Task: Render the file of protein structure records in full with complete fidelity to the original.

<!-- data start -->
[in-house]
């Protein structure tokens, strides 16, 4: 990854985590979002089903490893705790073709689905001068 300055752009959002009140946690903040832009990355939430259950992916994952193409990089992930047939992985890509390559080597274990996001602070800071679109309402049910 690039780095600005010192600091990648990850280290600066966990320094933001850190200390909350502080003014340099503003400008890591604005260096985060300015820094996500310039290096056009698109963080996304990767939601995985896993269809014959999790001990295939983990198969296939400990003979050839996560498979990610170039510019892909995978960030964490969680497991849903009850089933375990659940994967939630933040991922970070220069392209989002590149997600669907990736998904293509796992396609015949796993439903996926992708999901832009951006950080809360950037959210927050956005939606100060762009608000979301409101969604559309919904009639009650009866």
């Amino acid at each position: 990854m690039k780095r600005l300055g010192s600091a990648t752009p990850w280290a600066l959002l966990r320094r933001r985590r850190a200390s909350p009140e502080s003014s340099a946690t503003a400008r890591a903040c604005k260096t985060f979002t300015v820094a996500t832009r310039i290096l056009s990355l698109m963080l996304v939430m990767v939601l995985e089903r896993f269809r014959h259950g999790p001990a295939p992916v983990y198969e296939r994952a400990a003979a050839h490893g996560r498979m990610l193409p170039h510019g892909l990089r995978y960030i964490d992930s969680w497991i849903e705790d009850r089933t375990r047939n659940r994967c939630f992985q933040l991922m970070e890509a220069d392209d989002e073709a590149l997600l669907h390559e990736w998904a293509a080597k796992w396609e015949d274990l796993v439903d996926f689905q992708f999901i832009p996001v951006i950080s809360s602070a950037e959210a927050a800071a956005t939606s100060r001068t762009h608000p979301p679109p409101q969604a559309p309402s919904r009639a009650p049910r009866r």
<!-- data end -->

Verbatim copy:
[in-house]
């Protein structure tokens, strides 16, 4: 990854985590979002089903490893705790073709689905001068 300055752009959002009140946690903040832009990355939430259950992916994952193409990089992930047939992985890509390559080597274990996001602070800071679109309402049910 690039780095600005010192600091990648990850280290600066966990320094933001850190200390909350502080003014340099503003400008890591604005260096985060300015820094996500310039290096056009698109963080996304990767939601995985896993269809014959999790001990295939983990198969296939400990003979050839996560498979990610170039510019892909995978960030964490969680497991849903009850089933375990659940994967939630933040991922970070220069392209989002590149997600669907990736998904293509796992396609015949796993439903996926992708999901832009951006950080809360950037959210927050956005939606100060762009608000979301409101969604559309919904009639009650009866």
């Amino acid at each position: 990854m690039k780095r600005l300055g010192s600091a990648t752009p990850w280290a600066l959002l966990r320094r933001r985590r850190a200390s909350p009140e502080s003014s340099a946690t503003a400008r890591a903040c604005k260096t985060f979002t300015v820094a996500t832009r310039i290096l056009s990355l698109m963080l996304v939430m990767v939601l995985e089903r896993f269809r014959h259950g999790p001990a295939p992916v983990y198969e296939r994952a400990a003979a050839h490893g996560r498979m990610l193409p170039h510019g892909l990089r995978y960030i964490d992930s969680w497991i849903e705790d009850r089933t375990r047939n659940r994967c939630f992985q933040l991922m970070e890509a220069d392209d989002e073709a590149l997600l669907h390559e990736w998904a293509a080597k796992w396609e015949d274990l796993v439903d996926f689905q992708f999901i832009p996001v951006i950080s809360s602070a950037e959210a927050a800071a956005t939606s100060r001068t762009h608000p979301p679109p409101q969604a559309p309402s919904r009639a009650p049910r009866r």